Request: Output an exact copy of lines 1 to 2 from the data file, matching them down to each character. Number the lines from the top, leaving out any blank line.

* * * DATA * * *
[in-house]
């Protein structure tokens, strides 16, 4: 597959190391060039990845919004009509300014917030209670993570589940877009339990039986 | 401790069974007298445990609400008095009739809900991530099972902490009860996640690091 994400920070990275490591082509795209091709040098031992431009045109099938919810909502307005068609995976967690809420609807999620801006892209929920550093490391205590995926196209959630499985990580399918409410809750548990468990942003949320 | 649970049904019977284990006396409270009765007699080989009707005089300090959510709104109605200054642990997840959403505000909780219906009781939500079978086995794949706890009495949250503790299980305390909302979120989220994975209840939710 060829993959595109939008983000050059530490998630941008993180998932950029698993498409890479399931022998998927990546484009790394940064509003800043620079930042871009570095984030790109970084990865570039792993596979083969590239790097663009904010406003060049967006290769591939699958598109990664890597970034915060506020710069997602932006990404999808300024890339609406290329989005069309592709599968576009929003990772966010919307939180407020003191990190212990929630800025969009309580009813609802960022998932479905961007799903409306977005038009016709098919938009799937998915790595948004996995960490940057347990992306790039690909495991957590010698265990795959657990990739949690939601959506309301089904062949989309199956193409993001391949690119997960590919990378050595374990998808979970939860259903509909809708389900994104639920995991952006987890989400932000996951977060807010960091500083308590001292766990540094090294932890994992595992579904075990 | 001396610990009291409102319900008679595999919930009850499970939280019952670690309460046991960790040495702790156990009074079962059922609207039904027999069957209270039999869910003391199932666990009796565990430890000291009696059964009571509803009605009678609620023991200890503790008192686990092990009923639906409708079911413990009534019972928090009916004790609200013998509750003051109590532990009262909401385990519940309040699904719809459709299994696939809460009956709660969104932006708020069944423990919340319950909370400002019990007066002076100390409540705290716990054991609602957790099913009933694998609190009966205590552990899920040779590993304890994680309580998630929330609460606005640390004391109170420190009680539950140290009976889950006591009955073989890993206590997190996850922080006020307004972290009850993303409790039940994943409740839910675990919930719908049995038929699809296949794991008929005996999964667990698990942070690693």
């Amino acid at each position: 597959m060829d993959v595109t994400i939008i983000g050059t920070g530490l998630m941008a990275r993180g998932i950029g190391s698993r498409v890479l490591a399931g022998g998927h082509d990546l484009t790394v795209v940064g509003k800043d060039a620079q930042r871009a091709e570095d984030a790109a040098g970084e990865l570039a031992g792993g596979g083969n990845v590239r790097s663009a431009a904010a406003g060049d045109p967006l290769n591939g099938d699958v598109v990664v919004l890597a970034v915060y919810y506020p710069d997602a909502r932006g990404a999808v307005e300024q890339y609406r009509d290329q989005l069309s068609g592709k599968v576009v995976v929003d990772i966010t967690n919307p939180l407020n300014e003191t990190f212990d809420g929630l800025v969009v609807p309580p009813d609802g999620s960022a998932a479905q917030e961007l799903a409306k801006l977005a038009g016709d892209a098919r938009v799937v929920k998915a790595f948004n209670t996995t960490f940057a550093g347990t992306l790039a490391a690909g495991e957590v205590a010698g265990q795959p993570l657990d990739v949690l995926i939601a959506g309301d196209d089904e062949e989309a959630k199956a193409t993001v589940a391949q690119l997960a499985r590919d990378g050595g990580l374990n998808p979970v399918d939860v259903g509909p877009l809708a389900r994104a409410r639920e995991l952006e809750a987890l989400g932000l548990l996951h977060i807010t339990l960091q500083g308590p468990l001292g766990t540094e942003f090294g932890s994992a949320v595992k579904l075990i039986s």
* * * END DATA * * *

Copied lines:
[in-house]
């Protein structure tokens, strides 16, 4: 597959190391060039990845919004009509300014917030209670993570589940877009339990039986 | 401790069974007298445990609400008095009739809900991530099972902490009860996640690091 994400920070990275490591082509795209091709040098031992431009045109099938919810909502307005068609995976967690809420609807999620801006892209929920550093490391205590995926196209959630499985990580399918409410809750548990468990942003949320 | 649970049904019977284990006396409270009765007699080989009707005089300090959510709104109605200054642990997840959403505000909780219906009781939500079978086995794949706890009495949250503790299980305390909302979120989220994975209840939710 060829993959595109939008983000050059530490998630941008993180998932950029698993498409890479399931022998998927990546484009790394940064509003800043620079930042871009570095984030790109970084990865570039792993596979083969590239790097663009904010406003060049967006290769591939699958598109990664890597970034915060506020710069997602932006990404999808300024890339609406290329989005069309592709599968576009929003990772966010919307939180407020003191990190212990929630800025969009309580009813609802960022998932479905961007799903409306977005038009016709098919938009799937998915790595948004996995960490940057347990992306790039690909495991957590010698265990795959657990990739949690939601959506309301089904062949989309199956193409993001391949690119997960590919990378050595374990998808979970939860259903509909809708389900994104639920995991952006987890989400932000996951977060807010960091500083308590001292766990540094090294932890994992595992579904075990 | 001396610990009291409102319900008679595999919930009850499970939280019952670690309460046991960790040495702790156990009074079962059922609207039904027999069957209270039999869910003391199932666990009796565990430890000291009696059964009571509803009605009678609620023991200890503790008192686990092990009923639906409708079911413990009534019972928090009916004790609200013998509750003051109590532990009262909401385990519940309040699904719809459709299994696939809460009956709660969104932006708020069944423990919340319950909370400002019990007066002076100390409540705290716990054991609602957790099913009933694998609190009966205590552990899920040779590993304890994680309580998630929330609460606005640390004391109170420190009680539950140290009976889950006591009955073989890993206590997190996850922080006020307004972290009850993303409790039940994943409740839910675990919930719908049995038929699809296949794991008929005996999964667990698990942070690693």